Fox Sports’ deal to make Tom Brady its lead NFL game analyst after he retires is for 10 years and $375 million, The Post has learned.
It is the largest contract in sportscasting history, as it more than doubles both CBS’ Tony Romo and ESPN’s Troy Aikman in average annual salary of $18 million per season.
After losing Joe Buck and Aikman to ESPN, Fox wanted to make a splash. Buck ($15.5M) and Aikman ($18M) will make a combined $33.5 million. Brady will make $37.5 million per year to team with Kevin Burkhardt.
Besides being Fox Sports’ No. 1 game analyst, he will also be a company ambassador who will help in sponsorships and promotional activities.
In the meantime, Fox still has to find a No. 1 game analyst for this year, and maybe for a few more seasons. Fox, which has two of the next three Super Bowls including this February, has Greg Olsen as its leading candidate. However, it is unclear how Olsen would feel about being a placeholder until Brady takes over.
The network had thought about NBC’s Drew Brees as a possibility, but with the Brady signing, that may not be an option anymore.
Fox first made the Brady announcement on its earnings call Tuesday morning. Fox Sports initially declined comment before later adding a statement.
“What has been reported isn’t an accurate description of the deal and we have not released details beyond what was disclosed on our quarterly earnings call,” Fox Corporate spokesman Brian Nick said.
Nick did not specify what was inaccurate and there have been various reports about the nature of the deal.
In bringing in Brady, Fox surely made the NFL happy. The NFL just did deals with Fox, ESPN, CBS, NBC and Amazon for $110 billion that will extend into the 2030s. The pressure of having the NFL, which accounted for 75 of the top-100 rated shows on television last year is what is driving the prices of the announcers up.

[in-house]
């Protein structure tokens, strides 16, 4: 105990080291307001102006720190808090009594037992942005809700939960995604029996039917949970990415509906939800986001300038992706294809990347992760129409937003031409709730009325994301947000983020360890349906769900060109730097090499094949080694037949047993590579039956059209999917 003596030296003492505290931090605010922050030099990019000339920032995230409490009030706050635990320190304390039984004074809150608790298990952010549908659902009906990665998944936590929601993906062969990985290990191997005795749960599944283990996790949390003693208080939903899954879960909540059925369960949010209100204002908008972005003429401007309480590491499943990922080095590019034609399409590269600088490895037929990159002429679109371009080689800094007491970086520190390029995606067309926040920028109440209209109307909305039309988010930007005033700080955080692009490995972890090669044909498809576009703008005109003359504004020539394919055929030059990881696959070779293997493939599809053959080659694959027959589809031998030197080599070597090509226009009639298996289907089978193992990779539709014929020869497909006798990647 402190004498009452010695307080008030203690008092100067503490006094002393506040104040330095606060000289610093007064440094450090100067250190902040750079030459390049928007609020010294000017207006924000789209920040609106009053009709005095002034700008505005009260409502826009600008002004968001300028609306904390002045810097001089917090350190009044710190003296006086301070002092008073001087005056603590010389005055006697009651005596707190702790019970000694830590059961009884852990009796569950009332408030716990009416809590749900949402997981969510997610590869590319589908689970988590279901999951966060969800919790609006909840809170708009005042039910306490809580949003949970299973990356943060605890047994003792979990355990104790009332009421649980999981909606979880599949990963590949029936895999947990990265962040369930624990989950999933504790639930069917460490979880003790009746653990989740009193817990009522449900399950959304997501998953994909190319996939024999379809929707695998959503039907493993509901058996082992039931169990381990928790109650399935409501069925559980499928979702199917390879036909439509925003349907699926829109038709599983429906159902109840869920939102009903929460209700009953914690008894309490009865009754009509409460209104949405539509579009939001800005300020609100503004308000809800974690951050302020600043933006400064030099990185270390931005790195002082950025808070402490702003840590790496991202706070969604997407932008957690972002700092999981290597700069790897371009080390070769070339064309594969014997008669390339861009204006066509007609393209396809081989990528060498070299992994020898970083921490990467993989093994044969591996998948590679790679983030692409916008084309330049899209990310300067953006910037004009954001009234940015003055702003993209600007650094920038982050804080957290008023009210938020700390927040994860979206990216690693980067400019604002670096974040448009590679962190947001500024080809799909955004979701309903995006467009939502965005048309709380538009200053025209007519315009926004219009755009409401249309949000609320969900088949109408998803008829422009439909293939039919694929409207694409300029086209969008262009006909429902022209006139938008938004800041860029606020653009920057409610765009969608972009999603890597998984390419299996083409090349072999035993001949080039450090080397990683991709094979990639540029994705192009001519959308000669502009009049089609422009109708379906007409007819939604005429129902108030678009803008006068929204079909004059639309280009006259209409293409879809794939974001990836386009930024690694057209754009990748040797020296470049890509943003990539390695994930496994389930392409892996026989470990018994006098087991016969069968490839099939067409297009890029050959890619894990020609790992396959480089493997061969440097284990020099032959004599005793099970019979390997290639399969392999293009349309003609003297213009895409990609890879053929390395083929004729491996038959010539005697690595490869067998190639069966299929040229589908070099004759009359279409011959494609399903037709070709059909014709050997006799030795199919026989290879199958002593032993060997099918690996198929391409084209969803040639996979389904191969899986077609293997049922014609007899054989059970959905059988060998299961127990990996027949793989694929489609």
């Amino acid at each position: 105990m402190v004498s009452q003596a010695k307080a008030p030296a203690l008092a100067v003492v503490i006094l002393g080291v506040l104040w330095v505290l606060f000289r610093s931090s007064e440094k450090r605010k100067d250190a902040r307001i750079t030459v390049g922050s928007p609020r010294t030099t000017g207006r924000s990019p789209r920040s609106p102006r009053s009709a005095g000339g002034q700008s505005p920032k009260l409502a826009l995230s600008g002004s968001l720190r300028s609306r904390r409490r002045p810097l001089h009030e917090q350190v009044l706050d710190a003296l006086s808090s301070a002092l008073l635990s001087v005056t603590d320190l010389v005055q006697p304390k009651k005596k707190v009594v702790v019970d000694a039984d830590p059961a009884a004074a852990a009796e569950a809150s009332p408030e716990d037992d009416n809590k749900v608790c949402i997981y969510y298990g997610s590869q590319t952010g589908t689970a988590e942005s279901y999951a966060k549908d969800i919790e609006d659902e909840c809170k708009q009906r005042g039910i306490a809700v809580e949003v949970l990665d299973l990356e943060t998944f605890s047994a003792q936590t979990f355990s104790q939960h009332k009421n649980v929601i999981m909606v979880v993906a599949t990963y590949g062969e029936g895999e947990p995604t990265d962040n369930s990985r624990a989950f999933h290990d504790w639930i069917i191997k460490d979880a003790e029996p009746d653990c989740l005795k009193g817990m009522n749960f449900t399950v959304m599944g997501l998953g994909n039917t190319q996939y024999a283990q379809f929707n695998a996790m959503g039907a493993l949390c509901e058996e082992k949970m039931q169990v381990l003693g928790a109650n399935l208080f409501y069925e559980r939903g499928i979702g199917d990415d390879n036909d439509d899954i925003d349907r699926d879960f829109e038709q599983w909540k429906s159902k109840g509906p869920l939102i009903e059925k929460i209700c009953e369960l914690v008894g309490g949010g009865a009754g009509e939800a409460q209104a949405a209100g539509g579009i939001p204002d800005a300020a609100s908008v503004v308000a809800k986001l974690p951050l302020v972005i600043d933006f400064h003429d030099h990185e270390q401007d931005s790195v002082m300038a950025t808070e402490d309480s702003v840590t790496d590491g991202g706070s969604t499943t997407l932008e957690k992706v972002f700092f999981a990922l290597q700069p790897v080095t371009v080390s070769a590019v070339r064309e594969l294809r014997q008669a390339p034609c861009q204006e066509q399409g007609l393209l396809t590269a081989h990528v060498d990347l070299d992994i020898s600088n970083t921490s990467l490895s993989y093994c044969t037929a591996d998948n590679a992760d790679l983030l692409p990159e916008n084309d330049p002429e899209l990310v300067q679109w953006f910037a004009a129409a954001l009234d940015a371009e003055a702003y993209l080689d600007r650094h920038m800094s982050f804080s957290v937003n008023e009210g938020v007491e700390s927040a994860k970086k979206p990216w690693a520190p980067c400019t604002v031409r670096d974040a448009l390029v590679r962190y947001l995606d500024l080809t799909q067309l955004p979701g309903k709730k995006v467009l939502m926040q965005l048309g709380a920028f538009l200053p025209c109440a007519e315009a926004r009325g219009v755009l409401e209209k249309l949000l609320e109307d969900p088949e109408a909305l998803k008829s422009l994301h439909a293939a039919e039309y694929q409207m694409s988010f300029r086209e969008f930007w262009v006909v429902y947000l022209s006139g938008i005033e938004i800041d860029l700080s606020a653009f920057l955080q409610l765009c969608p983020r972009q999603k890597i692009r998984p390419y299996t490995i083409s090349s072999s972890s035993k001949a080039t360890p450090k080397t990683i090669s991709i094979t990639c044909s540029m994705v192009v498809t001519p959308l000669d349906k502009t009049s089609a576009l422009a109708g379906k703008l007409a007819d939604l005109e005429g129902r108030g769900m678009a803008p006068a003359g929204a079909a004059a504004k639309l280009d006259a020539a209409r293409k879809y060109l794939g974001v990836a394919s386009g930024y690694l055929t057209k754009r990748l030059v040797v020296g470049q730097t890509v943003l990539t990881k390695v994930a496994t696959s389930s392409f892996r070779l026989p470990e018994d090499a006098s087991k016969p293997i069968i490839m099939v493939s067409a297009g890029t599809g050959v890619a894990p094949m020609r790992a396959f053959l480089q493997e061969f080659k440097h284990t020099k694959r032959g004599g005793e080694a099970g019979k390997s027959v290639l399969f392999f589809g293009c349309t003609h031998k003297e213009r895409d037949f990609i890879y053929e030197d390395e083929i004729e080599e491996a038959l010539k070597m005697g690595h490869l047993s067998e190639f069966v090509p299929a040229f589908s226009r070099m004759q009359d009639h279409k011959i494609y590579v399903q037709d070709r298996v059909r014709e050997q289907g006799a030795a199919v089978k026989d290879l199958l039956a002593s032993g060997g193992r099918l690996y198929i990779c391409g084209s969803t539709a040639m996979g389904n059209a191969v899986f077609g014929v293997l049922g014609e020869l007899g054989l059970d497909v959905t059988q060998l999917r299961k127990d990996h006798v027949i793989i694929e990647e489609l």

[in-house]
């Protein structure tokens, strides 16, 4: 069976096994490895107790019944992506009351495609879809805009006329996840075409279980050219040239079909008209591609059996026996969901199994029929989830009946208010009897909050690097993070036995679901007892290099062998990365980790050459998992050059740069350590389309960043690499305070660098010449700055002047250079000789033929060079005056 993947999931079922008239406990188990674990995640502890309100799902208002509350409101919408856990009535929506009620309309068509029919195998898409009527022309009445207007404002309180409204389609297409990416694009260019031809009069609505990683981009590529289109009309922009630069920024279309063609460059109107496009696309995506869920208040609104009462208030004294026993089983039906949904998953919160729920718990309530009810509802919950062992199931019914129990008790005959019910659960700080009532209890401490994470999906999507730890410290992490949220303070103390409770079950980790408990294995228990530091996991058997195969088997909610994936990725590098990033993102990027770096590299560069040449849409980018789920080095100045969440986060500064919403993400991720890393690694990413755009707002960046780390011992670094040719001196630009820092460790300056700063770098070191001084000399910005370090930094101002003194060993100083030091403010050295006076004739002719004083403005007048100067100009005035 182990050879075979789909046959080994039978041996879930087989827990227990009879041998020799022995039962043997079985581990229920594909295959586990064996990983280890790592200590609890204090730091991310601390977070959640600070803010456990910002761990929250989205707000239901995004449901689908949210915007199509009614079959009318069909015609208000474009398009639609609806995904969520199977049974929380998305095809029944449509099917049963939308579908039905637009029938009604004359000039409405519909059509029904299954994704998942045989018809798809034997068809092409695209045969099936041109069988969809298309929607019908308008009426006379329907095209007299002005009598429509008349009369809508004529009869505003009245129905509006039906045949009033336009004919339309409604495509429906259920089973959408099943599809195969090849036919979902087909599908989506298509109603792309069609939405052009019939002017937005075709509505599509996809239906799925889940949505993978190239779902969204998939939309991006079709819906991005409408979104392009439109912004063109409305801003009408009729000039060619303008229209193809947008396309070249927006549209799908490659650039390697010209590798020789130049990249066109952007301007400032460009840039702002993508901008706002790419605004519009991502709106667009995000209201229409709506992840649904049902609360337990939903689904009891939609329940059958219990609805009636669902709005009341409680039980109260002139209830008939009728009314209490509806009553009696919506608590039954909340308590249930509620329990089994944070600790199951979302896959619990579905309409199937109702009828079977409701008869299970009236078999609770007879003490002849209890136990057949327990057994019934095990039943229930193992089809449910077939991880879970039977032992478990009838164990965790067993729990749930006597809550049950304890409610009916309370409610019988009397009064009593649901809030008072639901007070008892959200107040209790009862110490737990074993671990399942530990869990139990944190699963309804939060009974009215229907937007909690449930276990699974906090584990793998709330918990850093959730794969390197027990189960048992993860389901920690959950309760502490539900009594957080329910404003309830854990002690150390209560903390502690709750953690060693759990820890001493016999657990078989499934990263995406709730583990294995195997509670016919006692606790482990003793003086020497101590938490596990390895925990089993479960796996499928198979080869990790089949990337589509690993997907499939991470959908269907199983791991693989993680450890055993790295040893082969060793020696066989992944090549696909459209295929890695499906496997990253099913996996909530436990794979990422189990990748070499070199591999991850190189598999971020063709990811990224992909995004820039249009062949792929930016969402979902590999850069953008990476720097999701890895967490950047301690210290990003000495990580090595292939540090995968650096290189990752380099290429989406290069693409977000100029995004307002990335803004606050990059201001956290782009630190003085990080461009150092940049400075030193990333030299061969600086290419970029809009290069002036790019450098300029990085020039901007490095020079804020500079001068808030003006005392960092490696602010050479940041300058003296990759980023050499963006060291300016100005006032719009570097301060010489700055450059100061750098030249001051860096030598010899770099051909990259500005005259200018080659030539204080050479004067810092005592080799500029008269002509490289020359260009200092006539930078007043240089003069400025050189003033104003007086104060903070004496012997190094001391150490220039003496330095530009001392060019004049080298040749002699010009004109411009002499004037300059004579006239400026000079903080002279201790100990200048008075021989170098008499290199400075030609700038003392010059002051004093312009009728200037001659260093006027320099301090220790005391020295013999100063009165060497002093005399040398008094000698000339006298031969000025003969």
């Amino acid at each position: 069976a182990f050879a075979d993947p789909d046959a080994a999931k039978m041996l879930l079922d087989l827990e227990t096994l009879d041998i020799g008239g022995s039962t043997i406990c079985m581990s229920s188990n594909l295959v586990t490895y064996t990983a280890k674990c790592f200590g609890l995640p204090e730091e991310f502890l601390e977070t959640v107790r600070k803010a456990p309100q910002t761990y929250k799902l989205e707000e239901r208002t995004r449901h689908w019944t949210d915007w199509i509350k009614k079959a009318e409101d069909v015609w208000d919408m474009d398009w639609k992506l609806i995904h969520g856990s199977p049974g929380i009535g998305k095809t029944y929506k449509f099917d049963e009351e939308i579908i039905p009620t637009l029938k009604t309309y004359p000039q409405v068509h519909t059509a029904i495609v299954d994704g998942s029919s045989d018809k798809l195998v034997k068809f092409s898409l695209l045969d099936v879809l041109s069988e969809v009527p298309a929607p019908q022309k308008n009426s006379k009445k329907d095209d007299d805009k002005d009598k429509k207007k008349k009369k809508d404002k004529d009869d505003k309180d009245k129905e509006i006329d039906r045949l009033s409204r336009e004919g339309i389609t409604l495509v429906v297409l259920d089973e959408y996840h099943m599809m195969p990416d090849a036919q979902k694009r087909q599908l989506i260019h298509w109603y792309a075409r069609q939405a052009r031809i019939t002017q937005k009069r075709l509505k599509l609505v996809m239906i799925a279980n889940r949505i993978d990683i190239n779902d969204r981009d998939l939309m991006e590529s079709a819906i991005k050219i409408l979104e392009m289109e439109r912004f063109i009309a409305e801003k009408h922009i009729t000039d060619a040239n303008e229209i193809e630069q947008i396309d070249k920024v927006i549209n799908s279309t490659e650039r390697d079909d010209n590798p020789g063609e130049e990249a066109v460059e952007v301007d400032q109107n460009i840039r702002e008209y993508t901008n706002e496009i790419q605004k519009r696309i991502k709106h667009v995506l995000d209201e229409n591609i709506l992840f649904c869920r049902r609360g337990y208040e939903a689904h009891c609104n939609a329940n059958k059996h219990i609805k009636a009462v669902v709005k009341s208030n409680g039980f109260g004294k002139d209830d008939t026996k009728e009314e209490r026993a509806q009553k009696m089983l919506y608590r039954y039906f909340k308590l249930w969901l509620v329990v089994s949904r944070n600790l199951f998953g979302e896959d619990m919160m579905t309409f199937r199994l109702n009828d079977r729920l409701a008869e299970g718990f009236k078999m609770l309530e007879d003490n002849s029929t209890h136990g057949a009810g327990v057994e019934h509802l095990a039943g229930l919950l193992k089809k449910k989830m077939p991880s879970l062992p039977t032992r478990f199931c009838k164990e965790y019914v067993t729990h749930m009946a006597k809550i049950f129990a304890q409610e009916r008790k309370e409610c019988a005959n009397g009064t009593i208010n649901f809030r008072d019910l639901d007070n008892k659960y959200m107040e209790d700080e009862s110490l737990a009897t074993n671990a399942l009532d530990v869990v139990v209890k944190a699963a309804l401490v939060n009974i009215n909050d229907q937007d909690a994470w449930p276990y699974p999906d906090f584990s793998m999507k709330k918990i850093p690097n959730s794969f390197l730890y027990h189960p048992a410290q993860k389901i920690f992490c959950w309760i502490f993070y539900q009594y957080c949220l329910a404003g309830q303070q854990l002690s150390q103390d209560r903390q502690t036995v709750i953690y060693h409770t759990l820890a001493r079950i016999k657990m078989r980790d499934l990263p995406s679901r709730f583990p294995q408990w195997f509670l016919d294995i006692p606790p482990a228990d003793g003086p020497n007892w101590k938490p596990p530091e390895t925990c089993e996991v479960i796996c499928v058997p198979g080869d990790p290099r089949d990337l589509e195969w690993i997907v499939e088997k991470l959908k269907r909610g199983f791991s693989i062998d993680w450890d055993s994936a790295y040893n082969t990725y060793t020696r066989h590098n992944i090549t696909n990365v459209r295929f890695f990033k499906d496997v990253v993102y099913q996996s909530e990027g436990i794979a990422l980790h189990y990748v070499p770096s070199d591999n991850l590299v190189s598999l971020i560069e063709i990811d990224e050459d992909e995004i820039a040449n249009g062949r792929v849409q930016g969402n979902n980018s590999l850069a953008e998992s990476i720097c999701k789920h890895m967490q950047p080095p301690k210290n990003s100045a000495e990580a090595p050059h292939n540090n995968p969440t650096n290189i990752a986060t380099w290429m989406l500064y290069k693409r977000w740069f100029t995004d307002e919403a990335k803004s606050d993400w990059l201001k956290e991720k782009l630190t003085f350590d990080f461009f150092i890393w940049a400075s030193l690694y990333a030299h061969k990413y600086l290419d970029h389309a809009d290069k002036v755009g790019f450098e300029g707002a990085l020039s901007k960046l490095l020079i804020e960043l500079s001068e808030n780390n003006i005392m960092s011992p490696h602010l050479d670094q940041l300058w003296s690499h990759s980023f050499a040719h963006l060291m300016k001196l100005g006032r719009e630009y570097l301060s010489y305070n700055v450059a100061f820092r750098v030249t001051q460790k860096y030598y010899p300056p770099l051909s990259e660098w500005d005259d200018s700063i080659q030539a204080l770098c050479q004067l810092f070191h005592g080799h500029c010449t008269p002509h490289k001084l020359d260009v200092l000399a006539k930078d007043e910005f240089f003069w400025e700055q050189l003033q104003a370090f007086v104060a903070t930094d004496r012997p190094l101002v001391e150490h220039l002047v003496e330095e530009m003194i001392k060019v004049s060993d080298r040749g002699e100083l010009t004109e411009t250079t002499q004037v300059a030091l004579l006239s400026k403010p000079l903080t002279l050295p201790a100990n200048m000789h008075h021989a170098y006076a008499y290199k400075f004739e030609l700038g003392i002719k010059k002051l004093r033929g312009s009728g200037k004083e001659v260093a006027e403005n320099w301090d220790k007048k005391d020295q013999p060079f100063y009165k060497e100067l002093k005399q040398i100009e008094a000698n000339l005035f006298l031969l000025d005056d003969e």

Before the new contracts were signed, ESPN tried to lure Romo from CBS as a salvo in the negotiations. This resulted in Romo signing a 10-year, $180 million contract. From there, ESPN brought in Peyton and Eli Manning, with Peyton believed to be earning more per year than Romo (though, no exact numbers are known because it is a production deal with Peyton’s Omaha Productions). The Mannings only do 10 games a year in an alternative broadcast.
This offseason, the shakeout continued with Amazon’s arrival. First, it signed the legendary Al Michaels as its play-by-player before pursuing Aikman as his color man. After Aikman went to ESPN, Amazon was going to offer Super Bowl champion Rams coach Sean McVay $20 million per year to call the games, but he stayed on the sidelines. Instead, Michaels will be teamed with ESPN college analyst Kirk Herbstreit.
This left Fox Sports with a chair to fill. They have always prided themselves on having the biggest names, including Hall of Famers like Aikman, Michael Strahan and Terry Bradshaw. They also have been willing to be patient.
In this case, they will be because there is no real telling as to when Brady, who will be 45 in the fall, will finally stop playing. When he does, he will be Fox Sports’ lead game analyst at nearly $40 million a year.